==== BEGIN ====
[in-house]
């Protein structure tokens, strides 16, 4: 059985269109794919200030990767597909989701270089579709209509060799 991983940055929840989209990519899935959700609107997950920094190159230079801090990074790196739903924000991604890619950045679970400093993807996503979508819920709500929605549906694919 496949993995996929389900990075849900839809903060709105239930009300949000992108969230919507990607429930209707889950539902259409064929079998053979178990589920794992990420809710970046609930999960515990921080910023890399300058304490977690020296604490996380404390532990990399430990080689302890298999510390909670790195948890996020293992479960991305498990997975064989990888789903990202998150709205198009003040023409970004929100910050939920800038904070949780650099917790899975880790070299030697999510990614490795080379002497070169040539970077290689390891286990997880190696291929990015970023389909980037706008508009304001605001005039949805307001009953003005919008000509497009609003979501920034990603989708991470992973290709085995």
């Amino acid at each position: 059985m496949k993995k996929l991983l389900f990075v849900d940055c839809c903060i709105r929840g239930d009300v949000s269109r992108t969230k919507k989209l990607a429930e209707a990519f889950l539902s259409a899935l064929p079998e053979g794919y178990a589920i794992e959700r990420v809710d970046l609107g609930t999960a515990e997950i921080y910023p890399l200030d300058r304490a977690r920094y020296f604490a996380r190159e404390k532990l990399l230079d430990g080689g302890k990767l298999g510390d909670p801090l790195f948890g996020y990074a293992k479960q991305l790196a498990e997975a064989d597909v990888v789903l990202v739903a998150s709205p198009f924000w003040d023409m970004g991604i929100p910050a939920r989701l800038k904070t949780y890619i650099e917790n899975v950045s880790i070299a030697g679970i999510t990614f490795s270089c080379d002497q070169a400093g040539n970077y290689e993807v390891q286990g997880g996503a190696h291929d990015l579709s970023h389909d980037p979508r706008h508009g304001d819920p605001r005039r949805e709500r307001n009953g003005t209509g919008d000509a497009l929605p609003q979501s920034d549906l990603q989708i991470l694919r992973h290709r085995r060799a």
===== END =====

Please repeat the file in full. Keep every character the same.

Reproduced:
[in-house]
């Protein structure tokens, strides 16, 4: 059985269109794919200030990767597909989701270089579709209509060799 991983940055929840989209990519899935959700609107997950920094190159230079801090990074790196739903924000991604890619950045679970400093993807996503979508819920709500929605549906694919 496949993995996929389900990075849900839809903060709105239930009300949000992108969230919507990607429930209707889950539902259409064929079998053979178990589920794992990420809710970046609930999960515990921080910023890399300058304490977690020296604490996380404390532990990399430990080689302890298999510390909670790195948890996020293992479960991305498990997975064989990888789903990202998150709205198009003040023409970004929100910050939920800038904070949780650099917790899975880790070299030697999510990614490795080379002497070169040539970077290689390891286990997880190696291929990015970023389909980037706008508009304001605001005039949805307001009953003005919008000509497009609003979501920034990603989708991470992973290709085995």
């Amino acid at each position: 059985m496949k993995k996929l991983l389900f990075v849900d940055c839809c903060i709105r929840g239930d009300v949000s269109r992108t969230k919507k989209l990607a429930e209707a990519f889950l539902s259409a899935l064929p079998e053979g794919y178990a589920i794992e959700r990420v809710d970046l609107g609930t999960a515990e997950i921080y910023p890399l200030d300058r304490a977690r920094y020296f604490a996380r190159e404390k532990l990399l230079d430990g080689g302890k990767l298999g510390d909670p801090l790195f948890g996020y990074a293992k479960q991305l790196a498990e997975a064989d597909v990888v789903l990202v739903a998150s709205p198009f924000w003040d023409m970004g991604i929100p910050a939920r989701l800038k904070t949780y890619i650099e917790n899975v950045s880790i070299a030697g679970i999510t990614f490795s270089c080379d002497q070169a400093g040539n970077y290689e993807v390891q286990g997880g996503a190696h291929d990015l579709s970023h389909d980037p979508r706008h508009g304001d819920p605001r005039r949805e709500r307001n009953g003005t209509g919008d000509a497009l929605p609003q979501s920034d549906l990603q989708i991470l694919r992973h290709r085995r060799a």